The funds must be deposited with the Electoral Officer at the same time your nomination is submitted. It is recommended  you pay the nomination deposit by online/internet banking (or EFTPOS or cash) noting that cheques are no longer accepted.

If you poll more than 25% of the final quota as determined by the last iteration (for STV) or greater than 25% of the lowest polling successful candidate (for FPP elections) you will receive your nomination deposit back.

Can I withdraw my nomination as a candidate?

Only if it is withdrawn before the close of nominations. You cannot withdraw voluntarily after nominations have closed. If you decide to opt out, your name will still appear on the voting document. If you do change your mind and decide not to run for election after you have been nominated, let your electoral officer know who will talk through the issues with you.

However, if you become incapacitated with serious illness or injury and unlikely to be able to perform the functions and duties if elected to office, you can apply to withdraw on those grounds. You will need verification from a doctor and lawyer about your situation. See your local electoral officer if you need more information about this process.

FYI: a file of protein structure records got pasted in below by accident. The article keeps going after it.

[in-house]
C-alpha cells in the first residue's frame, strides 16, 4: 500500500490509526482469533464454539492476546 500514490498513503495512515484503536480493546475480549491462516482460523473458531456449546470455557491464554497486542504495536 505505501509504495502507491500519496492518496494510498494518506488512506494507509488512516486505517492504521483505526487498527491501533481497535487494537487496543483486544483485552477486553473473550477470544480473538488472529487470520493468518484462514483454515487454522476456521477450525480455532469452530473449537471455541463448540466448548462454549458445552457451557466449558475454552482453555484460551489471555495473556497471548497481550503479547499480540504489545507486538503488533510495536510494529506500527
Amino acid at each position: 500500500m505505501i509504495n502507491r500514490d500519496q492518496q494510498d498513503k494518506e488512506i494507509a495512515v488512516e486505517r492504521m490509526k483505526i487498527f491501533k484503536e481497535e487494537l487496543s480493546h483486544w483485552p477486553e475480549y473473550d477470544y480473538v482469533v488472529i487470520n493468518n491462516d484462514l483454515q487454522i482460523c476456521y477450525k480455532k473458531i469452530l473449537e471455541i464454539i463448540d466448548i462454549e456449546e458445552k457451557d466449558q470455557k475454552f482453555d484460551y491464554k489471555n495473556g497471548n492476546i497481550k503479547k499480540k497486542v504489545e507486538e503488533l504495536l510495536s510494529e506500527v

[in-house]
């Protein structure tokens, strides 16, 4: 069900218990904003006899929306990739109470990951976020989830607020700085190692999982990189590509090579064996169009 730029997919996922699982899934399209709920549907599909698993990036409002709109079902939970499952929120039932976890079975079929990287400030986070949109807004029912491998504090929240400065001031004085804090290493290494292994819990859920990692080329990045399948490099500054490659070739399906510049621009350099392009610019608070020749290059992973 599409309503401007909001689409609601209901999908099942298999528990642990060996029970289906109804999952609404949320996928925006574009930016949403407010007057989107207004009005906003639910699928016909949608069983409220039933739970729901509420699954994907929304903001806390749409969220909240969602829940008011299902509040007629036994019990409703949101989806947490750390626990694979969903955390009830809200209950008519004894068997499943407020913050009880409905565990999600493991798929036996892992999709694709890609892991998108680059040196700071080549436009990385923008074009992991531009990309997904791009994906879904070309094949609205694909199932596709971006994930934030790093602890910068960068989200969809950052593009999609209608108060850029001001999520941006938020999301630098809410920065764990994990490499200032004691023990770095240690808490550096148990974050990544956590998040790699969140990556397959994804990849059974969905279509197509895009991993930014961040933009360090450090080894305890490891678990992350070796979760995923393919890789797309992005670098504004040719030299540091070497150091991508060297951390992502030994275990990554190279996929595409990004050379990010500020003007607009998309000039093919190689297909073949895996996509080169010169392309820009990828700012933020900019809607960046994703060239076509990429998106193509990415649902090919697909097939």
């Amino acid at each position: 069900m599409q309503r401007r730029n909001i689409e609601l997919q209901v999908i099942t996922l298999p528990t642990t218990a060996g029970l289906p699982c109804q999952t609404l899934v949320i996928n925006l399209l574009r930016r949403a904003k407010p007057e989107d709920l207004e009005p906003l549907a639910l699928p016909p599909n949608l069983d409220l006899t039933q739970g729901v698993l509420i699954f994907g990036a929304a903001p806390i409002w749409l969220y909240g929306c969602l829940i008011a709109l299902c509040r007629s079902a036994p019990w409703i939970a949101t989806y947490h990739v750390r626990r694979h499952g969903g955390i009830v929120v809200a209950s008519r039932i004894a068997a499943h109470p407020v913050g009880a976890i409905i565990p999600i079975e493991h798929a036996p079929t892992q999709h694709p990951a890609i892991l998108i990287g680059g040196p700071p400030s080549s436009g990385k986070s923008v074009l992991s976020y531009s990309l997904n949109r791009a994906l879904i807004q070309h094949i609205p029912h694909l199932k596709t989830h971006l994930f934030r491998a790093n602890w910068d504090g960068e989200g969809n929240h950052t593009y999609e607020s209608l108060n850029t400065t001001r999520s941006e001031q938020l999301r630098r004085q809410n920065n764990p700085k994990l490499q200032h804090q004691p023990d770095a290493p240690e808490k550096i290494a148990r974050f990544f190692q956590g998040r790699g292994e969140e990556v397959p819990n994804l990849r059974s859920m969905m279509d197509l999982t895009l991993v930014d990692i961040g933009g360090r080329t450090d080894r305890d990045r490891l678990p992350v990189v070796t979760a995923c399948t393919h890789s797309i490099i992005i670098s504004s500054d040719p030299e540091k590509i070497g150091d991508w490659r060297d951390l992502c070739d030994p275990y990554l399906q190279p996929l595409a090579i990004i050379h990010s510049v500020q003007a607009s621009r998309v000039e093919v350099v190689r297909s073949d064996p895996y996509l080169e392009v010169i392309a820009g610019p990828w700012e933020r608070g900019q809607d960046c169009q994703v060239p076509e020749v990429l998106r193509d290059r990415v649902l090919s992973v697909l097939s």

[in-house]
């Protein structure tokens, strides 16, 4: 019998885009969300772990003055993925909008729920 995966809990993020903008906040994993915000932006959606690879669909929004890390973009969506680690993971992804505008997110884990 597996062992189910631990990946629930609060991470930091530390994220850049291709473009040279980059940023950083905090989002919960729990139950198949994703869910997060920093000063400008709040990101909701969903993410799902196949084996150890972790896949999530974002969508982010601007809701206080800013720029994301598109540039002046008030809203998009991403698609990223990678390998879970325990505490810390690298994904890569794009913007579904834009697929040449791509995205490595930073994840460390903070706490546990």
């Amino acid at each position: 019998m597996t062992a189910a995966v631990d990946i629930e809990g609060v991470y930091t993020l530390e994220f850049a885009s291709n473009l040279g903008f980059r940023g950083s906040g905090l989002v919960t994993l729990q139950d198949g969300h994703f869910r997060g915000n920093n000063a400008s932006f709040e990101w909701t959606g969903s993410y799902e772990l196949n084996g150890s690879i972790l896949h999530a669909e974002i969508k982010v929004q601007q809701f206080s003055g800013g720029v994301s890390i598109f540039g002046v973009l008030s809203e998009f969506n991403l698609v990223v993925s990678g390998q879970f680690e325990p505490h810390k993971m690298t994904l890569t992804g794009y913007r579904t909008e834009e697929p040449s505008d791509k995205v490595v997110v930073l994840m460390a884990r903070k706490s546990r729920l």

What is a candidate profile statement?

You may provide a candidate profile statement when you lodge your nomination. This is a statement of up to 150 words containing information about yourself and your policies and intentions if elected to office. The profile statement will be included in the voting packs that all electors receive.

If your candidate statement is submitted in Māori and English, the information contained in each language must be substantially consistent with the information contained in the other language. Each language has to be within a 150-word limit.

Your profile statement must be true and accurate. The Electoral Officer is not required to verify or investigate any information included in your statement.

Your profile can include a recent passport size colour photograph.